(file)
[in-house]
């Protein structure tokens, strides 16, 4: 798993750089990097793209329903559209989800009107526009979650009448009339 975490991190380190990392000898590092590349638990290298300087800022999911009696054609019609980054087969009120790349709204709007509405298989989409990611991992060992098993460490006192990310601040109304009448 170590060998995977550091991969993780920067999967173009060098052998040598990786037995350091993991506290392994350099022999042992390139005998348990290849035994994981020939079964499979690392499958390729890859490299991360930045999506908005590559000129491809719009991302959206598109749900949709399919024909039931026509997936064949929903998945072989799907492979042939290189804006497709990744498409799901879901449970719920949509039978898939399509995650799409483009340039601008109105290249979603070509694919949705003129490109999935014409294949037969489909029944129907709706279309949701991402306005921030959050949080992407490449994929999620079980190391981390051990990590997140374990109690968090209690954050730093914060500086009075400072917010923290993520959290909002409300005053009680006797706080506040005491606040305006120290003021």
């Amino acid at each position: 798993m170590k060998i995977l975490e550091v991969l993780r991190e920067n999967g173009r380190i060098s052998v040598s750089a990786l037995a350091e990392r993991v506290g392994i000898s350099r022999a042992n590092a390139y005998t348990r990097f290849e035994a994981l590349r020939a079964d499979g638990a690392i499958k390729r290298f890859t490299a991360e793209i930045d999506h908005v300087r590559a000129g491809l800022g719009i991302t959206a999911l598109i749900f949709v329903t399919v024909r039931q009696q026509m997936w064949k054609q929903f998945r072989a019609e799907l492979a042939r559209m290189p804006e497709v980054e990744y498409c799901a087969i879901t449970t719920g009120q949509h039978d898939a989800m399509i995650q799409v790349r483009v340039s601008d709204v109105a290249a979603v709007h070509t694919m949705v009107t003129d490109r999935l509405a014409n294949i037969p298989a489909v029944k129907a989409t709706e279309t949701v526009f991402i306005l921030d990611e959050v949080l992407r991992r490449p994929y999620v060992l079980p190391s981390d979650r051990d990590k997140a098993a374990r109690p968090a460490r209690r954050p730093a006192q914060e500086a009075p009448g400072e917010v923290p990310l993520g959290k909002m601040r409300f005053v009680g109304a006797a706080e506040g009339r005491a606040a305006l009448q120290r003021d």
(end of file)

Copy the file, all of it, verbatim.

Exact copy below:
[in-house]
């Protein structure tokens, strides 16, 4: 798993750089990097793209329903559209989800009107526009979650009448009339 975490991190380190990392000898590092590349638990290298300087800022999911009696054609019609980054087969009120790349709204709007509405298989989409990611991992060992098993460490006192990310601040109304009448 170590060998995977550091991969993780920067999967173009060098052998040598990786037995350091993991506290392994350099022999042992390139005998348990290849035994994981020939079964499979690392499958390729890859490299991360930045999506908005590559000129491809719009991302959206598109749900949709399919024909039931026509997936064949929903998945072989799907492979042939290189804006497709990744498409799901879901449970719920949509039978898939399509995650799409483009340039601008109105290249979603070509694919949705003129490109999935014409294949037969489909029944129907709706279309949701991402306005921030959050949080992407490449994929999620079980190391981390051990990590997140374990109690968090209690954050730093914060500086009075400072917010923290993520959290909002409300005053009680006797706080506040005491606040305006120290003021």
């Amino acid at each position: 798993m170590k060998i995977l975490e550091v991969l993780r991190e920067n999967g173009r380190i060098s052998v040598s750089a990786l037995a350091e990392r993991v506290g392994i000898s350099r022999a042992n590092a390139y005998t348990r990097f290849e035994a994981l590349r020939a079964d499979g638990a690392i499958k390729r290298f890859t490299a991360e793209i930045d999506h908005v300087r590559a000129g491809l800022g719009i991302t959206a999911l598109i749900f949709v329903t399919v024909r039931q009696q026509m997936w064949k054609q929903f998945r072989a019609e799907l492979a042939r559209m290189p804006e497709v980054e990744y498409c799901a087969i879901t449970t719920g009120q949509h039978d898939a989800m399509i995650q799409v790349r483009v340039s601008d709204v109105a290249a979603v709007h070509t694919m949705v009107t003129d490109r999935l509405a014409n294949i037969p298989a489909v029944k129907a989409t709706e279309t949701v526009f991402i306005l921030d990611e959050v949080l992407r991992r490449p994929y999620v060992l079980p190391s981390d979650r051990d990590k997140a098993a374990r109690p968090a460490r209690r954050p730093a006192q914060e500086a009075p009448g400072e917010v923290p990310l993520g959290k909002m601040r409300f005053v009680g109304a006797a706080e506040g009339r005491a606040a305006l009448q120290r003021d």